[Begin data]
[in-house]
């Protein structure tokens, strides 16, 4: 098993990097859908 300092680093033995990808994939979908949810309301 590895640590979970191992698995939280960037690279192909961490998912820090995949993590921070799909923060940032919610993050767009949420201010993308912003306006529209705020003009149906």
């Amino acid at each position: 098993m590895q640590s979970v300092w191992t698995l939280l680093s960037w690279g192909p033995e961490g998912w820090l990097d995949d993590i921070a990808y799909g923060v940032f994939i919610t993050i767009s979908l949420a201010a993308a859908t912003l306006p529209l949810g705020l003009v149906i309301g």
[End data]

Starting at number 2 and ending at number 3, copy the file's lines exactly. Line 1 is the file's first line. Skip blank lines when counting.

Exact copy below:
């Protein structure tokens, strides 16, 4: 098993990097859908 300092680093033995990808994939979908949810309301 590895640590979970191992698995939280960037690279192909961490998912820090995949993590921070799909923060940032919610993050767009949420201010993308912003306006529209705020003009149906």
């Amino acid at each position: 098993m590895q640590s979970v300092w191992t698995l939280l680093s960037w690279g192909p033995e961490g998912w820090l990097d995949d993590i921070a990808y799909g923060v940032f994939i919610t993050i767009s979908l949420a201010a993308a859908t912003l306006p529209l949810g705020l003009v149906i309301g």